There are some alien worlds down below … or at least some quirky shapes and colors in a lava tube!

There are some alien worlds down below … or at least some quirky shapes and colors in a lava tube!

Following the road (one of three that penetrated the Volcanic Monument) further north, we reached the Lava Canyon Trail. Again dating back to earlier eruptions this part of the Monument showcases volcanic rock eroded by a stream, Muddy Creek. The result is a small gorge with a series of rapids and falls surrounded by wonderful forest. The trail follows the northern and southern rims of the gorge connected by a charming suspension bridge (another new thing on the trip!) and proved to be perfect for hiking with two active kids. Photographically the juxtaposition of the dark magmatic rock with the water and the lush vegetation was a pure joy, so even while trying to prevent the kids of falling into the gorge I managed to create a few photos that I really like. I take it as another prove that exploring new horizons can greatly stimulate creative processes – while I am not denying the fact that intimate knowledge of an area through repeated visitation can do the same thing.

Volcanic rock is the common denominator in the landscape around Mt. St. Helens. I absolutely adored the way the virgin ferns, trees and water stood out agains the rock.

Volcanic rock is the common denominator in the landscape around Mt. St. Helens. I absolutely adored the way the virgin ferns, trees and water stood out agains the rock.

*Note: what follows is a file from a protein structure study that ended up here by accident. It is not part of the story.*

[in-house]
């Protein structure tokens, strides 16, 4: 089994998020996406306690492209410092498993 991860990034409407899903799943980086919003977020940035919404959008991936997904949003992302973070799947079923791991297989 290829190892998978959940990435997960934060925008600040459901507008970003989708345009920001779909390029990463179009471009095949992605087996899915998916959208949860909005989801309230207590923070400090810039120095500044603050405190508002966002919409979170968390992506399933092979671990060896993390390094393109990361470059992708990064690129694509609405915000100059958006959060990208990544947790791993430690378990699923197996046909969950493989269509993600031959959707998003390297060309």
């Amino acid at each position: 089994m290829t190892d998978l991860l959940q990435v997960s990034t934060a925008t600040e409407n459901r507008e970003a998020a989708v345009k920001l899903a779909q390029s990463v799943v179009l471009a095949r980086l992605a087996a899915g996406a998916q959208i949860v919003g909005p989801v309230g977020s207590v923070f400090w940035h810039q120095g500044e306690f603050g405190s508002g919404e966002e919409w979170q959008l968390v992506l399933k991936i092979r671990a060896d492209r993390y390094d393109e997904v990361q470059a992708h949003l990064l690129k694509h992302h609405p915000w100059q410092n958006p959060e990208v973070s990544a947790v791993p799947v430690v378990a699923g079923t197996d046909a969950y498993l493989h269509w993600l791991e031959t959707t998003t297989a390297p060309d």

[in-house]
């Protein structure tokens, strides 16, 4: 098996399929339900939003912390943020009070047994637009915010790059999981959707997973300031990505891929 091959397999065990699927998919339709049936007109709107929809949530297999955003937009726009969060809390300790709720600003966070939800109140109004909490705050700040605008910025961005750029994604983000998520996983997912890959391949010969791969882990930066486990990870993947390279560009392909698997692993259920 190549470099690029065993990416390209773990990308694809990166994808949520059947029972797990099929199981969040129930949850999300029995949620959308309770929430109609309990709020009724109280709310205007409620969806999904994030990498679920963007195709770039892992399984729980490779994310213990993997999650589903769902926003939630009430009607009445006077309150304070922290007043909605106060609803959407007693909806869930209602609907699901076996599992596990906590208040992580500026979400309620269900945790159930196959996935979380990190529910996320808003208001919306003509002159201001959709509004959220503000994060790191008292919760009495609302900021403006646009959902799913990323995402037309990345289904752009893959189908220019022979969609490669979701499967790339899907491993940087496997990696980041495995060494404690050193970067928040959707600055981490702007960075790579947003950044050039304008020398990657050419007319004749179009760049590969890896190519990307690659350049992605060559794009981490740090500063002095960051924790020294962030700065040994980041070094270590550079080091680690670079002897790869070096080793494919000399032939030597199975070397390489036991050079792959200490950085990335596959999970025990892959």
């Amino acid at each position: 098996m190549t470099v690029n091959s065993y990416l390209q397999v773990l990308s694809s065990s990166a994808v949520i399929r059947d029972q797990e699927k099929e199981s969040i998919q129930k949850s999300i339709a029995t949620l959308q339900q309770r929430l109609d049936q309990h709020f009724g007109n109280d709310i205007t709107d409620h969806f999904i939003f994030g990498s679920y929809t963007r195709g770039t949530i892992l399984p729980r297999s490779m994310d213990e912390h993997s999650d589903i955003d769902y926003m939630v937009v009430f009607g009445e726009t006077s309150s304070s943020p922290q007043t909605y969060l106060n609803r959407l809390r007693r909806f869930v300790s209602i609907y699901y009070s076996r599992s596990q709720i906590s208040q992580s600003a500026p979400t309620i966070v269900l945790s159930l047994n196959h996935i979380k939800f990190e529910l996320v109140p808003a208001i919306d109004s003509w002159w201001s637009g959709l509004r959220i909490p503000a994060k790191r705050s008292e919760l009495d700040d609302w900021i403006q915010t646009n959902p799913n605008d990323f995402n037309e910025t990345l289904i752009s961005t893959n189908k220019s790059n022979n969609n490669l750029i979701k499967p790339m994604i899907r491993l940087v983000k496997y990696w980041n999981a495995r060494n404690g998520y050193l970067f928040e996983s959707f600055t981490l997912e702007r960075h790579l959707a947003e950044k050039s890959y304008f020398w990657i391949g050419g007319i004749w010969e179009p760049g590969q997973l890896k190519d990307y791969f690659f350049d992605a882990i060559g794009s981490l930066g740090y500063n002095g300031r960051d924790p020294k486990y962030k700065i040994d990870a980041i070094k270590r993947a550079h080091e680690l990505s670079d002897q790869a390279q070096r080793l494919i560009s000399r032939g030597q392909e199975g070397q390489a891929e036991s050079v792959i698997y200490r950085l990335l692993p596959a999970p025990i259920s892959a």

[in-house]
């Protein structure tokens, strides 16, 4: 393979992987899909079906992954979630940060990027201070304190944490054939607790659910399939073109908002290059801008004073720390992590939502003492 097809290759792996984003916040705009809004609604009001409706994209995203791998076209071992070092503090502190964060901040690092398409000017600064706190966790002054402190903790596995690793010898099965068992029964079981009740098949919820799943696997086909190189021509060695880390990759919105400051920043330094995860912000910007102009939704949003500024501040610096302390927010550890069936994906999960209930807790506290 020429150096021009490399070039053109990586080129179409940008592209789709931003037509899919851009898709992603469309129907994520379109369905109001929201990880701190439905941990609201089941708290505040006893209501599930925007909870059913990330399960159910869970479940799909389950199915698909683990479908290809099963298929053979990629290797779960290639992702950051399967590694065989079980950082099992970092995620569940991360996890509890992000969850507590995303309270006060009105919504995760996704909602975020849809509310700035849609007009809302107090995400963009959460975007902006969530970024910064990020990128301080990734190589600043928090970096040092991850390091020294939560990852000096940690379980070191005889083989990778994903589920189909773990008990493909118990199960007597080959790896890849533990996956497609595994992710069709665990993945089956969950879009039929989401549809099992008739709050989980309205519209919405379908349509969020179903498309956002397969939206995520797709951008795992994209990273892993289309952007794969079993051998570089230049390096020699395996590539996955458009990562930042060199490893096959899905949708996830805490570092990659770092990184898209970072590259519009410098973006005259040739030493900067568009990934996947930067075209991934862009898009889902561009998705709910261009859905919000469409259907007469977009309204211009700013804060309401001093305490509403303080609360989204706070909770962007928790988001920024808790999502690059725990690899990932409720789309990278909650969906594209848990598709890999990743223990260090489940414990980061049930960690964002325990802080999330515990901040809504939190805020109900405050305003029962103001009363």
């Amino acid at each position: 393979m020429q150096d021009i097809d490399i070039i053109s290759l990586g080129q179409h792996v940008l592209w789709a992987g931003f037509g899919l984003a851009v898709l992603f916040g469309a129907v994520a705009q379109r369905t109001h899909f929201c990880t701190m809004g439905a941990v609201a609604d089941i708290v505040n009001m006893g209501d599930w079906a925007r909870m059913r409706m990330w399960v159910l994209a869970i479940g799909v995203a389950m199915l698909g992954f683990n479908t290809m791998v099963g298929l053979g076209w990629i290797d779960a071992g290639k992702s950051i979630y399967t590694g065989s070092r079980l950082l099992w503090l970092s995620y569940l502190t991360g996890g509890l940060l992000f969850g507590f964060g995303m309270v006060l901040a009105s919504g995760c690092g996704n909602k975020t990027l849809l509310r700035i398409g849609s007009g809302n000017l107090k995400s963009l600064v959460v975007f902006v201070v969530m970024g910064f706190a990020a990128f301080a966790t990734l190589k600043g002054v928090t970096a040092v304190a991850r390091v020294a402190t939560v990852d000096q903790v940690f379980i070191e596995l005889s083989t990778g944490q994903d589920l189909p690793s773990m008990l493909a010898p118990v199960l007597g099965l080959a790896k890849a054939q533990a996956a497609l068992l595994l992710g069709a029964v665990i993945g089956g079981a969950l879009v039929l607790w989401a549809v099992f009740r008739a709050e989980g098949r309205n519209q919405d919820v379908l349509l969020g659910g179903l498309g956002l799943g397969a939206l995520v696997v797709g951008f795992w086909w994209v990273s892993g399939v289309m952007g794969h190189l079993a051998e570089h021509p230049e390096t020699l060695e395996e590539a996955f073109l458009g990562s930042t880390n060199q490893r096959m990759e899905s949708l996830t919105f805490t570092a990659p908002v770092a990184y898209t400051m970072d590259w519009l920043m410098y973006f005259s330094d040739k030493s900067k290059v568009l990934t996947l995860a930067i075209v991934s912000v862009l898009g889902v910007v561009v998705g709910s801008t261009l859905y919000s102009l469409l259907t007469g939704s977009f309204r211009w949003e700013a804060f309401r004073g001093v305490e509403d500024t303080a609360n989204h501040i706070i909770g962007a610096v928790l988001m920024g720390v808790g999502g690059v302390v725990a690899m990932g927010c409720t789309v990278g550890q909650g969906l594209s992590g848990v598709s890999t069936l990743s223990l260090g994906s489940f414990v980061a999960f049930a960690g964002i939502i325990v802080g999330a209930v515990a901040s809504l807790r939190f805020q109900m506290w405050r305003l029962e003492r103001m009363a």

I had booked a campsite for the night in advance so we faced another drive this evening, leading us east from Mt. St. Helens towards the Mt. Adams Wilderness in the Gifford Pinchot National Forest. The road (NF88xx) seemed to be a normal road according to Google Maps but proved to be an adventure in its own right. Allowing only for going at a crawl in some sections I walked in front of the vehicle with my torch making sure that it does not get stuck in the caldera-like mud holes or damaged by the impressive boulders on the “road”. I was so happy when we finally reached Takhlakh Lake Campground by nightfall and found our reserved site in the dark. Setting the alarm to 4:30 in the morning I was eagerly anticipating one of the most stunning views of the entire trip for sunrise.

In the first glimpses of dawn light I make my way down to the shore of the lake the next morning. The reason why it’s to photogenic is impossible to miss: About ten miles southeast of the circular lake thrones another volcanic giant of the Cascades, Mt. Adams. Surrounded by nothing but true wilderness the mountain dominates the region just like Mt. Shasta in California, Mt. Hood in Oregon or Mt. Rainier further north in Washington. During sunrise the light caresses the colossal volcano either from the side (in summer) or from the back (in winter). Featuring an entirely unspoiled shoreline, Takhlakh Lake is the ideal place to picture Mt. Adams. So I began my work.

After roughly an hour of shooting, the sun was getting too intense and I deemed my session complete. Having spotted a nice arrangement of boulders in the water, I decided to give one last composition a chance. I grabbed by tripod, moved two feet onto the shore and placed it on its new position. In a fraction of a second I made the decision to hop on another boulder for better viewing and handling, so I turned my back on the tripod and quickly stepped over. Turning back, my blood started to freeze. I could only catch the last glimpses of my tripod falling over and being submerged by the water. Needless to say I did not unmount my D810 for this procedure – I did not even switch it off. Uttering all kinds of unfriendly words I jumped into the water and pulled everything up. Water dripped out of my equipment, my eyes and my heart! So finally, it has happened to me.